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Culture and institutions: economic development in the regions of Europe

  • Guido Tabellini

Does culture have a causal effect on economic development? The data on European regions suggest that it does. Culture is measured by indicators of individual values and beliefs, such as trust and respect for others, and confidence in individual self-determination. To isolate the exogenous variation in culture, I rely on two historical variables used as instruments: the literacy rate at the end of the XIXth century, and the political institutions in place over the past several centuries. The political and social history of Europe provides a rich source of variation in these two variables at a regional level. The exogenous component of culture due to history is strongly correlated with current regional economic development, after controlling for contemporaneous education, urbanization rates around 1850 and national effects. Moreover, the data do not reject the over-identifying assumption that the two historical variables used as instruments only influence regional development through culture. The indicators of culture used in this paper are also strongly correlated with economic development and with available measures of institutions in a cross-country setting.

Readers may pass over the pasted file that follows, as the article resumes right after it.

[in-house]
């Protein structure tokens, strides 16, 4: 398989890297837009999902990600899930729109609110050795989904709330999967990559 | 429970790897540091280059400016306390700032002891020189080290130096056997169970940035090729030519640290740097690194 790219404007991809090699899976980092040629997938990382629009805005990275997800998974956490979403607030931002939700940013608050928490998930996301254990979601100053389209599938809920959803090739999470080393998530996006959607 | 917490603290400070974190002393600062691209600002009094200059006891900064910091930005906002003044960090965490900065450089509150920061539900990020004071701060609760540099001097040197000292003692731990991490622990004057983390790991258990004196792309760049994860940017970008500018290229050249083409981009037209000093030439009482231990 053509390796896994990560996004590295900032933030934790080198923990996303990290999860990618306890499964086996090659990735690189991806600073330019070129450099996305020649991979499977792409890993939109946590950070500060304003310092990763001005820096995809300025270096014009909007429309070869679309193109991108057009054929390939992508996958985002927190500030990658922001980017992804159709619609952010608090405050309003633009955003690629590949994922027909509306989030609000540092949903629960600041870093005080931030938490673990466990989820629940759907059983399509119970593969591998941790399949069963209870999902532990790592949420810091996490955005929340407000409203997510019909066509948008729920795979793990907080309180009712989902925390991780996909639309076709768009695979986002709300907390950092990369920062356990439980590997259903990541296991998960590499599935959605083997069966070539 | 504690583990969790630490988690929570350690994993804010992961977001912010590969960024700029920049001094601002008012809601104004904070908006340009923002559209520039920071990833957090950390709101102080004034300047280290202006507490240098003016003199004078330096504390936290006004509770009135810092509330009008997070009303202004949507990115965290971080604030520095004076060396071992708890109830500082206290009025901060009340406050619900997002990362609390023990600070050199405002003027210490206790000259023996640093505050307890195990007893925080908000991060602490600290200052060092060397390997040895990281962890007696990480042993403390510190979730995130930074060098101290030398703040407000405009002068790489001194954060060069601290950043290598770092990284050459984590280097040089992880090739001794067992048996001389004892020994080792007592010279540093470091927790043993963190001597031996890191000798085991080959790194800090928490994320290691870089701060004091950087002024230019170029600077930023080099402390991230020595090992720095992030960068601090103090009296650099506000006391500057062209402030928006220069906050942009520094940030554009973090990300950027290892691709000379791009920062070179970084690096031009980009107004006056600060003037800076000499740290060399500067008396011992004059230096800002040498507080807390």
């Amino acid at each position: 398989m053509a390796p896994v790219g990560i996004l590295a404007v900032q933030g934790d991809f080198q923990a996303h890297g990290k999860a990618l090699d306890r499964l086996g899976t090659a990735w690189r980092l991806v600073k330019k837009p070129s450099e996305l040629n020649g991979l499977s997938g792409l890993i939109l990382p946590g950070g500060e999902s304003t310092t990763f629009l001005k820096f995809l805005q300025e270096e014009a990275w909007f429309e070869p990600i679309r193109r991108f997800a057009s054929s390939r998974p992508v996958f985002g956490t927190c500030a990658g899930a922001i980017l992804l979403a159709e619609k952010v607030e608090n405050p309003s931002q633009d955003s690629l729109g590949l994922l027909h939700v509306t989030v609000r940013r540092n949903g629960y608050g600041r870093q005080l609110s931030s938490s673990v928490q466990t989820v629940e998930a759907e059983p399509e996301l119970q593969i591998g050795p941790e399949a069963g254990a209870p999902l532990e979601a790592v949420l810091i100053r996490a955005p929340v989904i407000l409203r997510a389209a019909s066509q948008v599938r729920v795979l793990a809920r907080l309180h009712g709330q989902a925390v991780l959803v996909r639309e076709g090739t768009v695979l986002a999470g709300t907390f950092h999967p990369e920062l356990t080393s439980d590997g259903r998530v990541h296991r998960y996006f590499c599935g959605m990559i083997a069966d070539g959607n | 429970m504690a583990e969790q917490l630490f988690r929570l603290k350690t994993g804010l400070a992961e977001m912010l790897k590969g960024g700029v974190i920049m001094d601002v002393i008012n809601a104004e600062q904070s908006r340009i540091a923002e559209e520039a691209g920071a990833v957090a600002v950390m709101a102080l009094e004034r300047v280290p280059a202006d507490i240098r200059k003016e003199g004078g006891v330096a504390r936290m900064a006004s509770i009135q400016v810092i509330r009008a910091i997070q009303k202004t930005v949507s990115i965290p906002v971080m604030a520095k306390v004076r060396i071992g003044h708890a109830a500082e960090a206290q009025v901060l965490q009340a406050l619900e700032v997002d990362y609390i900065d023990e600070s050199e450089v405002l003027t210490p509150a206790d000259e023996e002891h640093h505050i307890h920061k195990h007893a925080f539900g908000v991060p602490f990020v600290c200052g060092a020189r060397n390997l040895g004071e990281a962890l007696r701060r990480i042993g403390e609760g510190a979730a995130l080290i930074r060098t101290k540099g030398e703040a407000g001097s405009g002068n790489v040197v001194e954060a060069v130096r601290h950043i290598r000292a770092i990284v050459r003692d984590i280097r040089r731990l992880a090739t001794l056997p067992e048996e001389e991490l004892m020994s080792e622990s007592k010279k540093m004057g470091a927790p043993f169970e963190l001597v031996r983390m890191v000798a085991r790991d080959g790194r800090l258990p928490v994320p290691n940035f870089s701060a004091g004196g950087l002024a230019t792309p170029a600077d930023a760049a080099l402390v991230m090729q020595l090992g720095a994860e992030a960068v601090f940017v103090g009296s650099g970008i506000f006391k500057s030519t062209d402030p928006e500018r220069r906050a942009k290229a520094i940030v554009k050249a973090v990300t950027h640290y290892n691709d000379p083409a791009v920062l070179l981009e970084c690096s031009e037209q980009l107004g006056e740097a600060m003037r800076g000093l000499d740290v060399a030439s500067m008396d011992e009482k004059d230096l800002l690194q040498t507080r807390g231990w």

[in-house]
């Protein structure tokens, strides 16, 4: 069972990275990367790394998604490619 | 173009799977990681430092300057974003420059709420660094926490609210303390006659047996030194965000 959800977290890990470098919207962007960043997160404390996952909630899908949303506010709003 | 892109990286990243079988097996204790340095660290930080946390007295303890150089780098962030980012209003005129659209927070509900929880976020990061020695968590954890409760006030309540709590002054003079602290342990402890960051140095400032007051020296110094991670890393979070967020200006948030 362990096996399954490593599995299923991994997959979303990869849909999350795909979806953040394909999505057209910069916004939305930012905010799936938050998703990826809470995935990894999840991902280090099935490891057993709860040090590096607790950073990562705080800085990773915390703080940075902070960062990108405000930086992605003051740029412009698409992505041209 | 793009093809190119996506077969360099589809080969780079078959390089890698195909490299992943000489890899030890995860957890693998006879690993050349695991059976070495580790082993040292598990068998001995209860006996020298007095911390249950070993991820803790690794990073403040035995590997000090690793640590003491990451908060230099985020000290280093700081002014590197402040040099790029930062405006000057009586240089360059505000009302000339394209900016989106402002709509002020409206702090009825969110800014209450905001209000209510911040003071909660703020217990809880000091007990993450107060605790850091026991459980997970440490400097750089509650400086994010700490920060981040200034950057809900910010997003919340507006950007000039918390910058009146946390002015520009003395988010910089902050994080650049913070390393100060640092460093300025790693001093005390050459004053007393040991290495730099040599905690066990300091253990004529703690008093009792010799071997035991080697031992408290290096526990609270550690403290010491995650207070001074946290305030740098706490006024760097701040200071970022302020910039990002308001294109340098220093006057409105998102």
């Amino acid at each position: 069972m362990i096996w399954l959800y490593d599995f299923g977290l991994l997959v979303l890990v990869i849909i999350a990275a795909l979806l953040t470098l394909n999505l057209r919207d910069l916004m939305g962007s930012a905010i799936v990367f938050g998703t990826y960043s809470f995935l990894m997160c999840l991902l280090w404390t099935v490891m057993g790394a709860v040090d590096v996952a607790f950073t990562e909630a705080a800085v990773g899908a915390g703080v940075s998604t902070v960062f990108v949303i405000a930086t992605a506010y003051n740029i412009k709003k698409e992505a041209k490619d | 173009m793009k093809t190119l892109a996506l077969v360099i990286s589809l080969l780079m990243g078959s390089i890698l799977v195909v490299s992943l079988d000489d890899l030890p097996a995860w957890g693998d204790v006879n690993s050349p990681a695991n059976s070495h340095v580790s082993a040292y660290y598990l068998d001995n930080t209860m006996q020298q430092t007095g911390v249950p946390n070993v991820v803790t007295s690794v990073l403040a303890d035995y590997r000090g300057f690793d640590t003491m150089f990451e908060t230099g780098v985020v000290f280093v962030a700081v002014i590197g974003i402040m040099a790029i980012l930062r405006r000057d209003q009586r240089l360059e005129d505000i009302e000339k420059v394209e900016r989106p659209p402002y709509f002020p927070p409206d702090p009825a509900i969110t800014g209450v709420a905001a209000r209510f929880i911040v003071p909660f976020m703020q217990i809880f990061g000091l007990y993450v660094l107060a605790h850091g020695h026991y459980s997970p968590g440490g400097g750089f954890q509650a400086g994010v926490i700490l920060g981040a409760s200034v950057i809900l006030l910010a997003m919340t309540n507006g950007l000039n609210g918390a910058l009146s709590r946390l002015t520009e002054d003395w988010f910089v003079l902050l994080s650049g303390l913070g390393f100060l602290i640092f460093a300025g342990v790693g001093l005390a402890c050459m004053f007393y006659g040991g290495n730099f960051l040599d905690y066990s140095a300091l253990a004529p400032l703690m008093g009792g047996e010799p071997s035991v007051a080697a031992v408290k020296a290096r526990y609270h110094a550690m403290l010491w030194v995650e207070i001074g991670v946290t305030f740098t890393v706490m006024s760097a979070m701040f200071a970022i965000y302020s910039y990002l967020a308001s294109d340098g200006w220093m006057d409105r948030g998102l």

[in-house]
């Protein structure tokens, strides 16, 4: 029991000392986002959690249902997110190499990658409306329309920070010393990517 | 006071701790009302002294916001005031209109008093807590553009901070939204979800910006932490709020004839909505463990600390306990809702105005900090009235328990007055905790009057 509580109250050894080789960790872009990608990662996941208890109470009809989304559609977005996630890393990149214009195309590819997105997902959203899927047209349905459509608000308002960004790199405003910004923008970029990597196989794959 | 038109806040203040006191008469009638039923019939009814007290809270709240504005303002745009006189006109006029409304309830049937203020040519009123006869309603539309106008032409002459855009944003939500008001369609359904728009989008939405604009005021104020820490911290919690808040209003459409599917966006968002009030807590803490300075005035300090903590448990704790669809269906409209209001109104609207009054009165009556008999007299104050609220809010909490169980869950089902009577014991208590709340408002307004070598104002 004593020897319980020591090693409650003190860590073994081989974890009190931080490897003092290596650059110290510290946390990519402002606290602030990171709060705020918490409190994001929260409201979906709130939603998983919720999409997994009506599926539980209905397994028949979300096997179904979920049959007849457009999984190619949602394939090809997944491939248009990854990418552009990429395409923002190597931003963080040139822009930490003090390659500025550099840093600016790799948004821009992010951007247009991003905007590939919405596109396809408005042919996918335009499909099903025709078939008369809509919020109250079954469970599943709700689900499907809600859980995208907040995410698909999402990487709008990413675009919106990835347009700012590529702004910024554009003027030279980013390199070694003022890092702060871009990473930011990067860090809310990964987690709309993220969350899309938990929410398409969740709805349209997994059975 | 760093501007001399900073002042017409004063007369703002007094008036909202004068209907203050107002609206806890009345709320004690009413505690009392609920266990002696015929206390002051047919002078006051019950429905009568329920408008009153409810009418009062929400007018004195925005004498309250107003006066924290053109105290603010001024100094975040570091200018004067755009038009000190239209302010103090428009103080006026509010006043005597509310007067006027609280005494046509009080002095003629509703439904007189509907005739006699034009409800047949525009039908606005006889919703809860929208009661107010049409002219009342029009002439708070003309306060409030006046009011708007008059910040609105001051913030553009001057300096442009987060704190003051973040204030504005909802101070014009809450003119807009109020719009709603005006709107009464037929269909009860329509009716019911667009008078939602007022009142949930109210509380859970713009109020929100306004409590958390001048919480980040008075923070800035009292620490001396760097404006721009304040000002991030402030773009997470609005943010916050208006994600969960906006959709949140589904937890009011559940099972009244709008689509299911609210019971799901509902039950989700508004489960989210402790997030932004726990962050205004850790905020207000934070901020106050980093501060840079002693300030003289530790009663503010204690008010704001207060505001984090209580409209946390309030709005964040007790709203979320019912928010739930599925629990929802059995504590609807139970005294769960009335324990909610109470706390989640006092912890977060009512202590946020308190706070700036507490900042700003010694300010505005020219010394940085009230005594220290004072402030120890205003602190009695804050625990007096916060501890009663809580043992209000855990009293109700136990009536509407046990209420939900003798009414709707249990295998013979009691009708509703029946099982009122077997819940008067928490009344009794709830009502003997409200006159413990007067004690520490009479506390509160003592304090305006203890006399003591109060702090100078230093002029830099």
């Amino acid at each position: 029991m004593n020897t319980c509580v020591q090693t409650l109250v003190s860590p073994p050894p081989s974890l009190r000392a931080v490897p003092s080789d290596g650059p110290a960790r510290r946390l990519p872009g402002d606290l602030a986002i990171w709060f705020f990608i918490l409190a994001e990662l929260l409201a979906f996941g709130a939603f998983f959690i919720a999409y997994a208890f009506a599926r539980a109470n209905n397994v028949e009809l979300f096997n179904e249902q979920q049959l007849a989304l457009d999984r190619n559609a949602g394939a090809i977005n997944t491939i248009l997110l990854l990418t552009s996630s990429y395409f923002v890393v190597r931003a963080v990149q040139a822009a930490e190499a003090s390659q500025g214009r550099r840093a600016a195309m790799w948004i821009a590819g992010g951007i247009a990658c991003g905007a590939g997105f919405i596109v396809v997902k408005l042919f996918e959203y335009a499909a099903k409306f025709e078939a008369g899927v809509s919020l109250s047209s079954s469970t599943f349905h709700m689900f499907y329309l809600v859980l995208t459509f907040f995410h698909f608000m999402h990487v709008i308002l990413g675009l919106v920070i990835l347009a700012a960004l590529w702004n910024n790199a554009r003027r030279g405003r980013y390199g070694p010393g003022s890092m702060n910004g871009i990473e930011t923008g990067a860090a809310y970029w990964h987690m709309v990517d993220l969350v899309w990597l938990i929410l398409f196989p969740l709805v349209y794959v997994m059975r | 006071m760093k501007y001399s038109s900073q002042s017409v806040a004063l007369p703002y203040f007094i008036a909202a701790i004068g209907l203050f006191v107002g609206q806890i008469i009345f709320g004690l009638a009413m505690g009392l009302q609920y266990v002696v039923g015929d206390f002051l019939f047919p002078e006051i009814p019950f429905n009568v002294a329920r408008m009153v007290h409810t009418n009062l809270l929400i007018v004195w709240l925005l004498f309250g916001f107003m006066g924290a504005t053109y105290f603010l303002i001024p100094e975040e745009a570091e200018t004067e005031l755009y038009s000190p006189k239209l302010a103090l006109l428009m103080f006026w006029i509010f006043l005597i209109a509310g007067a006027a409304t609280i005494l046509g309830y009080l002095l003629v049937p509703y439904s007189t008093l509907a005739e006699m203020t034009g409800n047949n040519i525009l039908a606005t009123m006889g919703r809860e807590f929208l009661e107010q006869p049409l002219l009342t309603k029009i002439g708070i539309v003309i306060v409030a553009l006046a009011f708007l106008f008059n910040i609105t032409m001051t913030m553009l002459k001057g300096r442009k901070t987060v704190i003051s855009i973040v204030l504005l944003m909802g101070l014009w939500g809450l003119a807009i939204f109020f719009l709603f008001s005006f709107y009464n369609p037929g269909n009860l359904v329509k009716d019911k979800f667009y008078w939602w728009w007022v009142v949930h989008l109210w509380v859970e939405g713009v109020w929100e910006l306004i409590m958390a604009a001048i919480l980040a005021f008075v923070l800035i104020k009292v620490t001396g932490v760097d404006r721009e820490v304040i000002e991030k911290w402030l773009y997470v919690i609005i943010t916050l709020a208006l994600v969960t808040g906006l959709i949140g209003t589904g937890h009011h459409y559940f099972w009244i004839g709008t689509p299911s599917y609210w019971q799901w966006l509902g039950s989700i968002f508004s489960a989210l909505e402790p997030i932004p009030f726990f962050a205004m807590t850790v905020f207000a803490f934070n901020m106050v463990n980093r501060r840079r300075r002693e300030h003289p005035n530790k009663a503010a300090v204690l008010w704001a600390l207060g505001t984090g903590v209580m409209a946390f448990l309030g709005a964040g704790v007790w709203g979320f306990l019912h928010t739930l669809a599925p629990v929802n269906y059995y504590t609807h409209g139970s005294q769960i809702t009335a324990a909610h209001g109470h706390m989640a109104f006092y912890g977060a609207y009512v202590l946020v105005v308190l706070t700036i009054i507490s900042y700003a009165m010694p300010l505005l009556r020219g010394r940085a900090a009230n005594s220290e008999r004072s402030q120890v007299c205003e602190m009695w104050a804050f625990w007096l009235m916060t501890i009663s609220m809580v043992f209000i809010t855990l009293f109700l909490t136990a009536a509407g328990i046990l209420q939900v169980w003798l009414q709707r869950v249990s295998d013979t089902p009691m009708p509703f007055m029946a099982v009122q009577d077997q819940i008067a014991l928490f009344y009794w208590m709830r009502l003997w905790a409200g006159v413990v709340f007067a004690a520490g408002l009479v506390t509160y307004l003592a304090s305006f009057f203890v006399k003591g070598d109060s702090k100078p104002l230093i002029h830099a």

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Paper provided by David K. Levine in its series Levine's Working Paper Archive with number 321307000000000241.

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Date of creation: 31 Jul 2006
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Handle: RePEc:cla:levarc:321307000000000241
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  1. Daron Acemoglu & Simon Johnson & James Robinson & Yunyong Thaicharoen, 2002. "Institutional Causes, Macroeconomic Symptoms: Volatility, Crises and Growth," NBER Working Papers 9124, National Bureau of Economic Research, Inc.
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